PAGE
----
Luke 14:7-14, 22nd Sunday in Ordinary Time
For today, just a few stories of humility.
I remember today the late Jesuit Bishop whose name was Cisco Claver. He was one of the most respected Filipino Bishops of our time for many reasons. To name a few, he didn’t fear to speak up for victims of human rights abuses, and to speak out against the countless terrors of the Marcos regime through his homilies and writitngs. He was instrumental in grassroot movements like that which organized communities against a multi-million dollar dam project which would have devastated ecology and livelihood of thousands of his fellow indigenous people in the Northern Philippines. And he co-wrote the pastoral letter of the Council of Bishops after the fraudulent 1986 snap elections. That letter, historians say, would eventually rally people toward the bloodless people power revolution of that year, the tipping point in the movement against that corrupt and terribly abusive regime.
Hearing his accomplishments, one might be led to imagine Bishop Claver a person of great physical stature. But in truth, he was a very small man, only about 5 feet tall, and really very ordinary looking. And so when he died in 2010, we heard stories of great service to the Church and the country, but also many comical anecdotes of people mistaking him to be the gardener, the house boy, or the driver of the convent, oftentimes to his amusement.
The most embarrassing of the stories I remember is of a religious sister who hitched a ride back to their mission area in the Bishop’s vehicle that was on its way there for some official business. She had never met the Bishop, and thought she would in that ride, but was disappointed when she saw it would only be her and the driver making this trip. After a long, uneventful drive, they got to their convent and was later met by the mother superior. “So where is the Bishop?” mother superior asked, and the sister answered “Oh, he didn’t come along. It was only me and the driver, and I just led the driver to the servants’ quarters where he could have his lunch.” In shock and horror, the mother superior informed the nun: “The Bishop doesn’t have a driver! I think you just led His Eminence to have lunch with our gardener!”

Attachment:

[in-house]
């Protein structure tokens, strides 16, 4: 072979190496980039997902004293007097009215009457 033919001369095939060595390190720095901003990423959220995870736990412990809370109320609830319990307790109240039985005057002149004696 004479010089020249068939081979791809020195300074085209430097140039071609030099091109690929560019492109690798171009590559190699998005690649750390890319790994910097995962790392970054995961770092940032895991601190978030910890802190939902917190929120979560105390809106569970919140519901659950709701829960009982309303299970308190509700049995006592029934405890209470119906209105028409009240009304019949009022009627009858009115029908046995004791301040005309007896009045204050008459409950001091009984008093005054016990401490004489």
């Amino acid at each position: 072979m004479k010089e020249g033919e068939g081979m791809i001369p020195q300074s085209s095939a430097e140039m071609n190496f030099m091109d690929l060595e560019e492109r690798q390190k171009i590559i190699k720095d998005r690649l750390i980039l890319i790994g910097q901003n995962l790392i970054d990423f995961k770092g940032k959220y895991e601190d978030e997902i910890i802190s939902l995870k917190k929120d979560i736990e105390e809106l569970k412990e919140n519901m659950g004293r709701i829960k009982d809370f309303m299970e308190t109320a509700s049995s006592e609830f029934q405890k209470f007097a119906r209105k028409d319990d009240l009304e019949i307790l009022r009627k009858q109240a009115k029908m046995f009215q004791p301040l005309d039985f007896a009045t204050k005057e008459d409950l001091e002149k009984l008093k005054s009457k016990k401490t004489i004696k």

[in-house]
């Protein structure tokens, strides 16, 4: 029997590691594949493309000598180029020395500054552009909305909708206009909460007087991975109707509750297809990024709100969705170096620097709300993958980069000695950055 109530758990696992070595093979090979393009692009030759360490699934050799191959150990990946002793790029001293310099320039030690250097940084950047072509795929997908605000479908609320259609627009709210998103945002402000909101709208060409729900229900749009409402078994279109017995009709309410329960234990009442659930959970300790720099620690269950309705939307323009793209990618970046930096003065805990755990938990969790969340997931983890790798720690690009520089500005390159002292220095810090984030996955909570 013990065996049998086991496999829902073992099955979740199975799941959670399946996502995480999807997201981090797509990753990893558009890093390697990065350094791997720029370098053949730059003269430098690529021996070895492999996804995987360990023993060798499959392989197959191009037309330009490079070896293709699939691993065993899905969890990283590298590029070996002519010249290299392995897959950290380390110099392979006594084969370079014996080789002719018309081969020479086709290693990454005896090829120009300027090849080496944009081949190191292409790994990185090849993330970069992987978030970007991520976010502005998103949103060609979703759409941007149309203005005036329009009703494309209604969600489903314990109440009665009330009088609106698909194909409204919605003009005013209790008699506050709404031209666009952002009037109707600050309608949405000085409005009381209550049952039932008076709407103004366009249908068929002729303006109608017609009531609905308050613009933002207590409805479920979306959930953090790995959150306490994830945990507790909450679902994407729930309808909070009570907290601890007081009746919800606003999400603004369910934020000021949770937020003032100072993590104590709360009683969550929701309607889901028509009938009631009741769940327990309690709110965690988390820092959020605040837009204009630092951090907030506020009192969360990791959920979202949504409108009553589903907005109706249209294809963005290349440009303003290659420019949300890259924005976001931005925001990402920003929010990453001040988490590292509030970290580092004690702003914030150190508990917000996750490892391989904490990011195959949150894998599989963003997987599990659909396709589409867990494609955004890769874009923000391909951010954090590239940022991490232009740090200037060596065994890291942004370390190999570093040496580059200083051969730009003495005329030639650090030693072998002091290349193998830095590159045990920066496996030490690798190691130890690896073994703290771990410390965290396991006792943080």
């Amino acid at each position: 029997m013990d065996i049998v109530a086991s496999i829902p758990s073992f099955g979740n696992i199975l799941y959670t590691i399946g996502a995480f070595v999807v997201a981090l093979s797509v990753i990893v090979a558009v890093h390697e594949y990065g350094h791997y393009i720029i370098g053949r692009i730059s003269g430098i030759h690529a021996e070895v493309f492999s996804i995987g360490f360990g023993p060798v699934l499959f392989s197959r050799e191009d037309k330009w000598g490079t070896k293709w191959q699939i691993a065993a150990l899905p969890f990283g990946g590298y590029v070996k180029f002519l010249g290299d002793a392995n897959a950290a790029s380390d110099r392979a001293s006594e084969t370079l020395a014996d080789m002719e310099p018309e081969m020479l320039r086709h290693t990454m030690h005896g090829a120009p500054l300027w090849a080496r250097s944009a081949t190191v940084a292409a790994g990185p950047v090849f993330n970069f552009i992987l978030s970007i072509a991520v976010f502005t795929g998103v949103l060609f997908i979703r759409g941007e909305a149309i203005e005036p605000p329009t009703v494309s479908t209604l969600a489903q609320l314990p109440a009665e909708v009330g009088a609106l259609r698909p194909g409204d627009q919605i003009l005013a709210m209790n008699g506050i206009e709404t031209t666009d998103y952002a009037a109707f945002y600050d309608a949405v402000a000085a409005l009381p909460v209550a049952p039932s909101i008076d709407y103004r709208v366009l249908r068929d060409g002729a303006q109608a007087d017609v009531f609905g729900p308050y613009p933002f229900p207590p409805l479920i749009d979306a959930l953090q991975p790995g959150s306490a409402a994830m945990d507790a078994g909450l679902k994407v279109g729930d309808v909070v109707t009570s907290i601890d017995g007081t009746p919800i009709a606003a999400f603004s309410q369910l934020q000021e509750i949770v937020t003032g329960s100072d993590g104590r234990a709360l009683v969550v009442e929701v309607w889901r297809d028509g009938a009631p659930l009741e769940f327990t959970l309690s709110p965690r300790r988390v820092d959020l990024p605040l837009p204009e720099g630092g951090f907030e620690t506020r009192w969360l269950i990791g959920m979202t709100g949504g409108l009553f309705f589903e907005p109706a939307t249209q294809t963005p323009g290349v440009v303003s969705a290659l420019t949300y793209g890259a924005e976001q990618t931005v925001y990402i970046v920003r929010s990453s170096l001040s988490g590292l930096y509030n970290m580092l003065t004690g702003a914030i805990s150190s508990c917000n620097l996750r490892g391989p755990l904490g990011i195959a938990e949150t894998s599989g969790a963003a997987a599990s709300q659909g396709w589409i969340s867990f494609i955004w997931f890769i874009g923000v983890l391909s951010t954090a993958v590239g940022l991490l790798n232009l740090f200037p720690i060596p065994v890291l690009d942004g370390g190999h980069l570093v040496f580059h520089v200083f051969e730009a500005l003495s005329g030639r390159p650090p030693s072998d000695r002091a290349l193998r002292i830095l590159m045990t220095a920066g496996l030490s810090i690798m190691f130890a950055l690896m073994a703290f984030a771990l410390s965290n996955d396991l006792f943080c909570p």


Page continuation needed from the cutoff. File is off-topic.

And so with great embarrassment, the sisters rushed to the servants quarters and found dear Bishop Claver, enjoying his lunch with the gardener and the real driver of the convent.
Story #2 is from the Pope’s visit to the Philippines last year.
After a mass at the Manila Cathedral which gathered representatives of all the religious in the country, there was a lunch hosted for the all the Bishops at the mass, to which of course the Holy Father was invited. Instead of having lunch there however, the Pope decided to silently slip away after the mass, in order to visit a nearby center for street children. “He wasn’t really hungry anyway’ he said,’and he will always have a chance to see those Bishops in Rome.” And so instead having a sumptuous lunch with dignitaries of the Church, there he had simple snacks with 200 or so former street children (who probably didn’t even understand how great a man was before them) but who joyfully welcomed him and made him very, very happy, nonetheless.
You probably also know that he did something similar in the US, declining an invitation to have lunch with government dignitaries, and choosing to join a soup kitchen initiative for the homeless. There he himself spent a couple of hours to serve and eat porridge with the men and women of the streets.
Story # 3 is of our own dear Bishop Kike Figaredo and his house in Battambang.